Several countries have introduced a menstrual leave provision for their employees. As early as 1947, Japan passed a law allowing women with debilitating periods to take days off. Similarly, in South Korea, women were granted menstrual leave from the year 2001 onwards. Companies like Nike have also adopted similar policies.
While not commonly known, in India, the Bihar Government has been offering two days of period leave to women employees since 1992. Women can decide which two days of the month they would like to take off without having to provide any justification for doing so. In the recent past, a handful of private companies like the Mumbai-based media firm, Culture Machine, have also started offering menstrual leave.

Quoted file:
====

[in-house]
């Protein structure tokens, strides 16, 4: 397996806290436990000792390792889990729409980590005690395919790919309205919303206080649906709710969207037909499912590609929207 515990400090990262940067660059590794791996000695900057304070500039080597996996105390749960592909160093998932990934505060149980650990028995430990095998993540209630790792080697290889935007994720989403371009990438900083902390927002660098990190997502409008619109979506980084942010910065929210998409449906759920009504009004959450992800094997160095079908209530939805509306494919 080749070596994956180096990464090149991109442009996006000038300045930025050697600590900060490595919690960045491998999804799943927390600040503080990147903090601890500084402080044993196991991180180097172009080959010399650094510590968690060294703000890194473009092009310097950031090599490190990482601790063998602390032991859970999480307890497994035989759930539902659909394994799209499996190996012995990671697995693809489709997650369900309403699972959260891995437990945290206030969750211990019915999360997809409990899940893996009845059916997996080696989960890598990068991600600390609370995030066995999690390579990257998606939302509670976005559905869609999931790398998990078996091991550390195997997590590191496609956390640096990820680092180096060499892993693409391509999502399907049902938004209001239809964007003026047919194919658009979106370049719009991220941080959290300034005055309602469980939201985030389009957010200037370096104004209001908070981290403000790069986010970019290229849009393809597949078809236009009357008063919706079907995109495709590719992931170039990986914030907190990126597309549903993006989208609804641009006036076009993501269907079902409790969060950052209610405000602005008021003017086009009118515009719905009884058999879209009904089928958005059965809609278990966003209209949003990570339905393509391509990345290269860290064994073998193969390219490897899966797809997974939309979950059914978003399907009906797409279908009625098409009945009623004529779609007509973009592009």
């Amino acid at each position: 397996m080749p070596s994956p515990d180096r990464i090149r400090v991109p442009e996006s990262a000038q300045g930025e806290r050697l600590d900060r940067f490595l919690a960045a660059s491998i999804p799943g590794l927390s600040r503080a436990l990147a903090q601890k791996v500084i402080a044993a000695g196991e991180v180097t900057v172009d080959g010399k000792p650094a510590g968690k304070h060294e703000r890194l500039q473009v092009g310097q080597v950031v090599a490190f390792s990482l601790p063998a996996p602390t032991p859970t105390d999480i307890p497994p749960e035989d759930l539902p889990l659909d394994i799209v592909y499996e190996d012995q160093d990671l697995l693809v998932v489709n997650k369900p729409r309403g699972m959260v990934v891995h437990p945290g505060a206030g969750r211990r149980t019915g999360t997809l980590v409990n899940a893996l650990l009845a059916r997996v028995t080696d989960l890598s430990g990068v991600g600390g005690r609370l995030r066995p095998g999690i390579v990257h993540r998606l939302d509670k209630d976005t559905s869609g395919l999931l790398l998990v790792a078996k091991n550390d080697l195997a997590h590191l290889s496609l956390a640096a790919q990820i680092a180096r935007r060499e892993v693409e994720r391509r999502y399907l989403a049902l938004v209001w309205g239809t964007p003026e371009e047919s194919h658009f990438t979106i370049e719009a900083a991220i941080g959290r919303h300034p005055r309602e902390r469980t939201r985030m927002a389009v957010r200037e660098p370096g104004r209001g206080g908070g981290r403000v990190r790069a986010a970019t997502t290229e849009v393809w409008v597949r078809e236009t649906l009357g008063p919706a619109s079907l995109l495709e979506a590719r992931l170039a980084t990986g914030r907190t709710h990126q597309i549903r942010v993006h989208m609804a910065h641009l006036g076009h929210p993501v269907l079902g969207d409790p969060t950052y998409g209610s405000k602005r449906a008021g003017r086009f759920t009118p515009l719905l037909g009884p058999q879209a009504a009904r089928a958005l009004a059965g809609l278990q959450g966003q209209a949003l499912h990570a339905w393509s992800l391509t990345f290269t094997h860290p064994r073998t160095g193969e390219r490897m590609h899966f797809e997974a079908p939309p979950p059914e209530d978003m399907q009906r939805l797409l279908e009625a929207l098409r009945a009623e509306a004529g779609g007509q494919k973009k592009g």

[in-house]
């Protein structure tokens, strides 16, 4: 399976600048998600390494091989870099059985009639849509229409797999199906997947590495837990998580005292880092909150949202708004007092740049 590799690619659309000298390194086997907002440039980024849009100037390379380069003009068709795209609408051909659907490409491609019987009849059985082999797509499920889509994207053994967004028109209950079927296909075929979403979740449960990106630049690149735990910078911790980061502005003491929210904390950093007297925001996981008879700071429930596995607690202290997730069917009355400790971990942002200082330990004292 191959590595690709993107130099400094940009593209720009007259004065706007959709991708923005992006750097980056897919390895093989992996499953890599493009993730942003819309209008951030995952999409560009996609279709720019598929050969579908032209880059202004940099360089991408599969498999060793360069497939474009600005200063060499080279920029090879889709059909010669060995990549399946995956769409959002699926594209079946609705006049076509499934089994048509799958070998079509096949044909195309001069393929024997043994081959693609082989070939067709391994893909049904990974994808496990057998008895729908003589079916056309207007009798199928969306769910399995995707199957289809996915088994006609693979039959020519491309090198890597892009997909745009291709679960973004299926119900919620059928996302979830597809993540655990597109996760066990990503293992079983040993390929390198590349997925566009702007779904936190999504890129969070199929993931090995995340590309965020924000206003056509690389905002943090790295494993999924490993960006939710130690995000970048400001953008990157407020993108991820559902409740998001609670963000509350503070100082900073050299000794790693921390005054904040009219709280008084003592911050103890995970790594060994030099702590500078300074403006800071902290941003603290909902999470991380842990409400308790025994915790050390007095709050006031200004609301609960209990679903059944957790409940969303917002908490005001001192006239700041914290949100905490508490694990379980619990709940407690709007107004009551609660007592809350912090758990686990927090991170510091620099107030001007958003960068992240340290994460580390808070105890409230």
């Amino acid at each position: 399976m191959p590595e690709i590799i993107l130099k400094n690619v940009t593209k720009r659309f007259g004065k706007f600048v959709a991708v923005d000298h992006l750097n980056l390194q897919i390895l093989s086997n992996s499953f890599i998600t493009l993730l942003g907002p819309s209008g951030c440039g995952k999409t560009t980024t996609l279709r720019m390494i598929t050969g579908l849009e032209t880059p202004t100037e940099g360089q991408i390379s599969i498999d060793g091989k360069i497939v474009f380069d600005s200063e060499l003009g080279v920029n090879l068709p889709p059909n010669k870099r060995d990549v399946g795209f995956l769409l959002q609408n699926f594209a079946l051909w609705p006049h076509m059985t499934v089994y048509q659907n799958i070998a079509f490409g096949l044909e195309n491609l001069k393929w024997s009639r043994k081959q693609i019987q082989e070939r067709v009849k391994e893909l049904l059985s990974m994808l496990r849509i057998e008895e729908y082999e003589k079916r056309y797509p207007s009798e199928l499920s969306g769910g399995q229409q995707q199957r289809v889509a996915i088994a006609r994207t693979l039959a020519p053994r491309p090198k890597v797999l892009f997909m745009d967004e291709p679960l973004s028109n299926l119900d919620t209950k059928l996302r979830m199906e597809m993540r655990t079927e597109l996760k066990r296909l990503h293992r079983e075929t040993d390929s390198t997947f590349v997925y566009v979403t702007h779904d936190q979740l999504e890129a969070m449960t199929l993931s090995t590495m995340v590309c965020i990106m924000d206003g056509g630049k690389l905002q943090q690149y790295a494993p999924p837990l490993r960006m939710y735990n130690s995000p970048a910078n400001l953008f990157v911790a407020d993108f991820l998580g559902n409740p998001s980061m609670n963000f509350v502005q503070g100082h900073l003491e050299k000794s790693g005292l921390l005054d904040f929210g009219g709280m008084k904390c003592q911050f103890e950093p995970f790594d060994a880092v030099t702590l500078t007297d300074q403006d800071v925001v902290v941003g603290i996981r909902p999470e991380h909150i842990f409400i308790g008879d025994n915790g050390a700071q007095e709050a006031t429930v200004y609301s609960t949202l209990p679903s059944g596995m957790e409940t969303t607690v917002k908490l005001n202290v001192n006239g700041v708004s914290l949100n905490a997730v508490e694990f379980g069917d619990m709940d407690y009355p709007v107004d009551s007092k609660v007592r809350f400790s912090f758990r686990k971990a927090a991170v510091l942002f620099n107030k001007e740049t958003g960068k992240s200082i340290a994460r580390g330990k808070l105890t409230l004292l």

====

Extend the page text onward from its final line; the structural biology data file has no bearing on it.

Those who are not in favour of the policy argue that it will only prejudice employers against hiring women and lead to their alienation at work.
They also believe that most women are capable of functioning at full capacity even during their periods and for the handful of women who do suffer debilitating symptoms, the existing sick leave option is adequate.
Some have even cited the example of Serena Williams who won a major tournament while she was pregnant highlighting that women do not need any “special” treatment.
Another concern that has been voiced on social media is that menstrual leave policies might discriminate against men as women would get additional days off every year.
Source: The Hindu Business Line